5. Decision-making authority. There should be an enterprise-wide oversight entity for your shared family capital. Some entrust this in an individual (family or non-family), holding company board or owners committee, family office or trustee (family trust company). In addition, each operating business unit or family office within an enterprise may have its own governance entity responsible for implementing its own strategy. There is not a one size fits all. It depends on the needs of your family. No matter who takes on the job, roles and responsibilities must be defined. Clarifying will help manage people’s expectations and keep the process on track.

  6. Access to data. Disparate sets of data housed in operating companies, investment portfolios, and/or entities holding real estate or other illiquid investments need to be looked at holistically, too, to avoid inconsistencies and manage consolidated risk exposures. While some families elect to use their financial advisors or custodian to aggregate data, other more complex family enterprises may require a specific technology solution and in-house expertise.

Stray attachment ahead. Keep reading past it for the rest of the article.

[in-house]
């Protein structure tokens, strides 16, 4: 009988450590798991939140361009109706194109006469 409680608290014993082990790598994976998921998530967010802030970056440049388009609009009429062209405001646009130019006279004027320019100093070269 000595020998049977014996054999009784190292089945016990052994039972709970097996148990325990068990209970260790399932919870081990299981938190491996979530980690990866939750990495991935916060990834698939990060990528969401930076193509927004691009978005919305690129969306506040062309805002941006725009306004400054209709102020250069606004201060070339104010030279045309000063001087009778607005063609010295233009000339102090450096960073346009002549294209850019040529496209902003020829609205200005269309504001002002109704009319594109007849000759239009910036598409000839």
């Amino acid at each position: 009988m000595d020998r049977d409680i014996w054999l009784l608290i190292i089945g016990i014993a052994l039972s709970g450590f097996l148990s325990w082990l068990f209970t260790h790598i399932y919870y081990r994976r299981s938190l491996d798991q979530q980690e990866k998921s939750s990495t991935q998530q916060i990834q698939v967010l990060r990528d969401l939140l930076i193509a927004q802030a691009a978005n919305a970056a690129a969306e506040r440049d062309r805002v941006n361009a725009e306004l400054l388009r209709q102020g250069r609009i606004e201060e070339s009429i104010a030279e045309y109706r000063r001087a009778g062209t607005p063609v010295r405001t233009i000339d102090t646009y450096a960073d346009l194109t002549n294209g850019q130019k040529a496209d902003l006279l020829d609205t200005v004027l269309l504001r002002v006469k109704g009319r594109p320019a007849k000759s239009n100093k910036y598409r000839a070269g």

7. Monitoring and measuring. After a strategy is implemented, operations experts and technology are required to monitor and report back on relevant data. In more complex structures, a chief investment officer is useful for overseeing the asset allocation and portfolio risk management, while a chief financial officer can help manage cash flow and finances. There are many cloud-based technologies that can operate in-house or can be outsourced to deliver KPIs and KRIs in an easily digestible format. An example is an allocation dashboard, which includes a visual representation of investment, operating and individual assets. Here you can view target, actuals and near-term forecasts of assets, and add exposures to tailor your strategy.